China’s vehicle deliveries are predicted to remain on par with the 2014 level and drop by half compared to the 2013 figures as the economy slows in the world’s largest auto market.
According to the state-backed China Association of Automobile Manufacturers, which released a statement in Beijing today, the growth level for 2014 stood at 6.9 percent last year – for a total of new car registrations of 23.5 million units – compared to the 145 surge accounted in 2013. 2015’s forecast puts the sales growing by another 7% to a tally of 25.1 million vehicles – which is by no means a small achievement, considering it can grow by the equivalent of total yearly sales in smaller developed markets, such as France or South Korea. Even as the economic pace cooled to the lowest level since 1990, foreign automakers – including Ford, General Motors and Volkswagen AG – still reported record Chinese sales in 2014.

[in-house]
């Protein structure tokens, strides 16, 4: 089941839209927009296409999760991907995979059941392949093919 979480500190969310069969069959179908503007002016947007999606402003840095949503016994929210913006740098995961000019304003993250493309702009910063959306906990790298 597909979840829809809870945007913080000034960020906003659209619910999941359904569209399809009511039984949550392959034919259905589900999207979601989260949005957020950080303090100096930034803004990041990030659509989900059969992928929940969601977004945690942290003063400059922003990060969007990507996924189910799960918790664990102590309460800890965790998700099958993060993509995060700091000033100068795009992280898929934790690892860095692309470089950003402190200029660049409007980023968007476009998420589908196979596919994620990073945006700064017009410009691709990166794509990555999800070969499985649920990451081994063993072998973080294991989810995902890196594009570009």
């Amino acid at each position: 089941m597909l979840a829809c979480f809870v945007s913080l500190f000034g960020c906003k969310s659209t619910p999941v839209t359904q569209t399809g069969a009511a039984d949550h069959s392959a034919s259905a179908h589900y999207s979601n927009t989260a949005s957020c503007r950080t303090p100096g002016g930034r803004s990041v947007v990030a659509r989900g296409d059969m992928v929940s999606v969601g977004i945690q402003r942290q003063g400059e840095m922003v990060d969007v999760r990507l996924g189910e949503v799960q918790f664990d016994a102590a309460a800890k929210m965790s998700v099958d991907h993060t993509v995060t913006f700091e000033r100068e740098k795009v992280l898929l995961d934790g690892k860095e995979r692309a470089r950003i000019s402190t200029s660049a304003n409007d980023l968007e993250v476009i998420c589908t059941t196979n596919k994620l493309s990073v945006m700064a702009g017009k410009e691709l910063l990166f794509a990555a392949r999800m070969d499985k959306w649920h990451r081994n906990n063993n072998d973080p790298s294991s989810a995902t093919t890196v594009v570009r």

Lin Huaibin, a Shanghai-based analyst at forecaster IHS Automotive, comments that even as the slowdown begins to creep in, adding a net increase of 1.5 to 2 million units “s sizable and there’s still room for automakers to play.” According to the Chinese industry body, excluding the sales of buses and commercial trucks, deliveries of passenger cars are previewed at an 8 percent expansion and the registrations of sport-utility vehicles are expected to jump 25 percent to around 5.1 million autos. Meanwhile, Chinese dealers have started to complain that foreign carmakers impose unrealistic sales targets to be met before qualifying for year-end bonuses and demand compensation.